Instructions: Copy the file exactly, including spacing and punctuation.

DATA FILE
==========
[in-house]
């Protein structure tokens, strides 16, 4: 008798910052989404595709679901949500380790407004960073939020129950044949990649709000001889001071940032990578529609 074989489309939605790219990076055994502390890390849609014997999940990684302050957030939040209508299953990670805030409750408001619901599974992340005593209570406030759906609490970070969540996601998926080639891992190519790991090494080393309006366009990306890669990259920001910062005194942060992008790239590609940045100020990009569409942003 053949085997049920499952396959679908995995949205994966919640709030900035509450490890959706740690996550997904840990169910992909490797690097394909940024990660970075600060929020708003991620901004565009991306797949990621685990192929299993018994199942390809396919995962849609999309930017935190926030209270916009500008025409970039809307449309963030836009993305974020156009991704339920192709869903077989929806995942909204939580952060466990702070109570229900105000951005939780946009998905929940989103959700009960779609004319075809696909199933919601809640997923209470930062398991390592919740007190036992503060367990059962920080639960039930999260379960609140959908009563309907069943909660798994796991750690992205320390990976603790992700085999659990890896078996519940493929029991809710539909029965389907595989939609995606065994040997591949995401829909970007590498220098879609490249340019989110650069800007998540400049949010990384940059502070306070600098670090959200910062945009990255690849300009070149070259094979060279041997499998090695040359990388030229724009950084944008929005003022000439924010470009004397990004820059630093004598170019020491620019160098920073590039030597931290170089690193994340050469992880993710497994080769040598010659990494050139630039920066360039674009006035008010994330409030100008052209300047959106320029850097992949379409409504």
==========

[in-house]
């Protein structure tokens, strides 16, 4: 008798910052989404595709679901949500380790407004960073939020129950044949990649709000001889001071940032990578529609 074989489309939605790219990076055994502390890390849609014997999940990684302050957030939040209508299953990670805030409750408001619901599974992340005593209570406030759906609490970070969540996601998926080639891992190519790991090494080393309006366009990306890669990259920001910062005194942060992008790239590609940045100020990009569409942003 053949085997049920499952396959679908995995949205994966919640709030900035509450490890959706740690996550997904840990169910992909490797690097394909940024990660970075600060929020708003991620901004565009991306797949990621685990192929299993018994199942390809396919995962849609999309930017935190926030209270916009500008025409970039809307449309963030836009993305974020156009991704339920192709869903077989929806995942909204939580952060466990702070109570229900105000951005939780946009998905929940989103959700009960779609004319075809696909199933919601809640997923209470930062398991390592919740007190036992503060367990059962920080639960039930999260379960609140959908009563309907069943909660798994796991750690992205320390990976603790992700085999659990890896078996519940493929029991809710539909029965389907595989939609995606065994040997591949995401829909970007590498220098879609490249340019989110650069800007998540400049949010990384940059502070306070600098670090959200910062945009990255690849300009070149070259094979060279041997499998090695040359990388030229724009950084944008929005003022000439924010470009004397990004820059630093004598170019020491620019160098920073590039030597931290170089690193994340050469992880993710497994080769040598010659990494050139630039920066360039674009006035008010994330409030100008052209300047959106320029850097992949379409409504």